Passive Optical Network (PON)

Stas Bilder stas.bilder at
Sat Jan 21 21:22:20 UTC 2017

I evaluated several campus PON project on both vendor/provider and customer
sides over the last 5 years.

PON was designed as a last-mile technology for _operators_ to cover huge
areas and save on OPEX - that's the usual vendor's mantra.
GigE usually takes two fibers to deliver; GigE aggregation requires an
Ethernet switch you need to power and maintain - "many points of failure"
PON only takes one fiber, splitting a PON signal is done by a cheap passive
optical splitter which, once installed, lasts forever.

Correct cost comparison between PON and Ethernet is pretty difficult.
First, the cost of the actual network _equipment_ (switches, routers etc.)
for an Access network (tens of thousands of subscribers) is nothing
compared to the civil works - trenching, cabling, permits etc. Second, CPE
cost is the most sensitive on that scale. $5 cheaper CPE saves more money
than a $50k cheaper OLT.

Without scale benefits and (assumed) OpEx reduction, PON projects are
usually significantly more expensive.

Now, to the projects.
I have never heard of seen PON on a DC level.
As for the campus, none of the projects took off, and here is why:

- PON equipment is proprietary. An OLT (PON hub) from vendor X works only
with ONTs from the same vendor. Every other vendor claims there is "some
interop" but none was able to do demonstrate.
- PON infrastructure - a passive fiber tree - is a) proprietary b) not
flexible. You can make any physical topology of your usual p2p fiber
segments but a tree is always a tree; plus PON usually requires green APC
(angle polished) connectors.
- PON US/DS bandwidth allocation is asymmetric.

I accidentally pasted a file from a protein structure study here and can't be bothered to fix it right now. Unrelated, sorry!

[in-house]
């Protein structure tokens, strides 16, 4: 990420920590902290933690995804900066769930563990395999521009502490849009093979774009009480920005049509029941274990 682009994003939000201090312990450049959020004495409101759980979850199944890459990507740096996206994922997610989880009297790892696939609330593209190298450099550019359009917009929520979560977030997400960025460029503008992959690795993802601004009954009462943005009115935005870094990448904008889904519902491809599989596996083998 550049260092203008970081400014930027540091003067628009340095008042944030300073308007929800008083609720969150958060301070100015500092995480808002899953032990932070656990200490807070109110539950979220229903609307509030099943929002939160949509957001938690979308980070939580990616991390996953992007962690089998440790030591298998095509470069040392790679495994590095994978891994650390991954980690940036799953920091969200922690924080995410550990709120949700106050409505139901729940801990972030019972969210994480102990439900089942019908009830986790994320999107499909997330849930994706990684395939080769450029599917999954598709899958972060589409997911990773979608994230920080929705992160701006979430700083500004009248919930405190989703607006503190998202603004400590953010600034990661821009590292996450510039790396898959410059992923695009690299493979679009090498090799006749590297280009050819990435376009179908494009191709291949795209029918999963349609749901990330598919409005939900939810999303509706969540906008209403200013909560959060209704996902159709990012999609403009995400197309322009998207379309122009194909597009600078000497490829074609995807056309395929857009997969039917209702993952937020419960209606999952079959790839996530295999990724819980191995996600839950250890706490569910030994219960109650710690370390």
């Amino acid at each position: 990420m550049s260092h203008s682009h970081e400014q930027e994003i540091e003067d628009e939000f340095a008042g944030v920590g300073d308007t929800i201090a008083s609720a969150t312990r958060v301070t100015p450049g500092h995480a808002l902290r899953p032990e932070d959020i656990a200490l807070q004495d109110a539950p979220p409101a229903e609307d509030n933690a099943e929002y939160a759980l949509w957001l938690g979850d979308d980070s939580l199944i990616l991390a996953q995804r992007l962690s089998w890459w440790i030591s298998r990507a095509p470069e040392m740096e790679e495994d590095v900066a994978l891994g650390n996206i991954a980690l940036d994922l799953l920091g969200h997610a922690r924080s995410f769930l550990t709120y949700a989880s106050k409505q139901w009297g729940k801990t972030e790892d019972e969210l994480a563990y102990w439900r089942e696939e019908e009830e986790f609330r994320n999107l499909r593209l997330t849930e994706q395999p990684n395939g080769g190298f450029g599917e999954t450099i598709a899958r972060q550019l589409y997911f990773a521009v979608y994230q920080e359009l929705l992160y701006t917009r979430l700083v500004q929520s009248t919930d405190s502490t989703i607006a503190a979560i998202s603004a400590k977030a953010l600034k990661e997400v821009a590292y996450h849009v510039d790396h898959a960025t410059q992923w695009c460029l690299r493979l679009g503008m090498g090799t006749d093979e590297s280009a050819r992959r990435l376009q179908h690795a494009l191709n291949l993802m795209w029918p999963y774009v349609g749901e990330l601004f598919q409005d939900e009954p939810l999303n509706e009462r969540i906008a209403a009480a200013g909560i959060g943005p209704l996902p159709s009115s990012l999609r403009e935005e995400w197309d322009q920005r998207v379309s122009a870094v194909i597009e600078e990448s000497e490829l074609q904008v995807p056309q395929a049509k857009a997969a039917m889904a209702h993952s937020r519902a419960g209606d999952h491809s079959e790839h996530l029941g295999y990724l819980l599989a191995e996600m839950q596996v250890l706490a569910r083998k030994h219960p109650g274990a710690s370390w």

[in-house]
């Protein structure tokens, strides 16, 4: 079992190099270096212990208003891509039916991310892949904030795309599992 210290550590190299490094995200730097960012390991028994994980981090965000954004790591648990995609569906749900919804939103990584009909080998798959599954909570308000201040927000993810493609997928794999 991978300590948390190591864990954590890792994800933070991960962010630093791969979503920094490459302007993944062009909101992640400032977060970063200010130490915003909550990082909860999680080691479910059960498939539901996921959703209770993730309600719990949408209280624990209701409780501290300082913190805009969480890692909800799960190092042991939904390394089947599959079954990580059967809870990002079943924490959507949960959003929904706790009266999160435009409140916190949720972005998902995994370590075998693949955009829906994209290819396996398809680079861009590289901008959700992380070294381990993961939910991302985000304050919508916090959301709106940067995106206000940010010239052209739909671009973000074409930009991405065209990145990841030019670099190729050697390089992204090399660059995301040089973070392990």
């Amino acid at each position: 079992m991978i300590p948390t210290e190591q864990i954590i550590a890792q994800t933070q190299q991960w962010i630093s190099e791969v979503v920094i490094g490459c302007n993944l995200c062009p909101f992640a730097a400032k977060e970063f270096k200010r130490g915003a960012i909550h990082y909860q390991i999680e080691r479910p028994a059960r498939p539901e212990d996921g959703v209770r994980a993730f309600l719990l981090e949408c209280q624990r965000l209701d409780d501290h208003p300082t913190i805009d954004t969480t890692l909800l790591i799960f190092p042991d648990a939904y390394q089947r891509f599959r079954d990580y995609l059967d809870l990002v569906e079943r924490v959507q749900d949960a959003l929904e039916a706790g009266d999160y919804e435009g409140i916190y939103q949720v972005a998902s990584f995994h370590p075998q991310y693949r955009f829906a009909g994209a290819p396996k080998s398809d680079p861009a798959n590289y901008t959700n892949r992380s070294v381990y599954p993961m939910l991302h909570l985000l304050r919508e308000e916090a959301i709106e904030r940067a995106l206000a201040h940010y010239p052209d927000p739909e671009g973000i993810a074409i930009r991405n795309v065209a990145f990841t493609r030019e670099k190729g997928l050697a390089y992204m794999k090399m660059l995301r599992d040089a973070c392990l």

Training, maintenance and support are important, too. Ethernet is
ubiquitous, PON engineers are a bit harder to find. Proprietary nature of
the product implies that a Huawei PON would look and feel somewhat
different than, say, Calix PON hence the knowledge is more vendor-specific.
Also, nobody likes vendor lock. If an Access Ethernet switch fails, you can
- potentially - replace it with another fairly easily. PON ONT of different
vendors may all come from the same OEM like Cambridge but the firmware is

What did I miss?... Ah, the usual cabling

There is a more sophisticated WDM-PON. Ericsson and Teradata had it in
development, Infinera offers it as iAccess product - but I haven't tried
that yet.

Overall, it really depends on a project (getting all the MTBF data and
calculating the failure cost was quite a task) but I personally can't see
any PON benefits over Ethernet for either campus or DC even in the midterm.

>From my personal experience, flexibility with cables plus cheap CWDM
filters and colored optics can do magic on the campus level.


On Sat, Jan 21, 2017 at 10:44 AM, Kenneth McRae <kenneth.mcrae at>

> Greeting all,
> Is anyone out there using PON in a campus or facility environment?  I am
> talking to a few vendors who are pushing PON as a replacement for edge
> switching on the campus and in some cases, ToR switch in the DC.  Opinions
> on this technology would be greatly appreciated.
> Thanks,
> Kenneth

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